Hey, you. Yes, you with the papers scattered, the checkbook out of balance and the credit card statement you're afraid to open.
You've thought about cutting through the chaos and putting order in your financial life. You know it can give you the gift of more time and less stress. It's also bound to save you some money.
With the new year, now's the time to get going. Every year, the top two New Year's resolutions are "to get fit, and to get organized," says clear-clutter guru Peter Walsh, author of "Lighten Up: Love What You Have, Have What You Need, Be Happier with Less" and host of the OWN TV network's "Enough Already!"
Don't know where to start? Not a problem. We've gathered top organization, design and money experts to share seven tips to help you bring order to your financial life -- without spending a bundle.
1. Don't pay as you go. Resist the urge to pay bills as they arrive, says Ric Edelman, author of "The Truth About Money" and chairman and CEO of Edelman Financial Services.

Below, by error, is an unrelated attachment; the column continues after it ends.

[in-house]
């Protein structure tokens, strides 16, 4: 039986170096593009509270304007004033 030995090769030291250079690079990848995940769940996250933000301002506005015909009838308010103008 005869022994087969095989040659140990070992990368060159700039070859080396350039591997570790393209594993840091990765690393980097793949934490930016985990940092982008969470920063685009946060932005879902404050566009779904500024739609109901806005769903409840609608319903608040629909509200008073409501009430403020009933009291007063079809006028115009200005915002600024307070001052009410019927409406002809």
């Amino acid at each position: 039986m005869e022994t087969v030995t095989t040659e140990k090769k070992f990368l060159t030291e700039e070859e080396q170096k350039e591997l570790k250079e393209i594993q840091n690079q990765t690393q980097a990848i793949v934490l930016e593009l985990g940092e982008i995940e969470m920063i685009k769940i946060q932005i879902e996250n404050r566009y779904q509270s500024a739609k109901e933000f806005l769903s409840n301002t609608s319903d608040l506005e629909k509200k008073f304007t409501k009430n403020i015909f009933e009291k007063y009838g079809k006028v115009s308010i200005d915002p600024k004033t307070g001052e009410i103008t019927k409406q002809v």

Instead, collect them and pay them once a month. "Paying them all at once helps give you a better perspective of your total expenses," he says. Just be sure to leave at least a week for them to arrive "to help insure you don't incur any late charges," Edelman says.
Or simply set a regular time to pay bills and handle financial tasks, like every other Saturday, says Karen Altfest, principal adviser and executive vice president of client relations for New York-based Altfest Personal Wealth Management.
Unfortunately, for people who say 'I'll get to it,' it often doesn't happen," she says.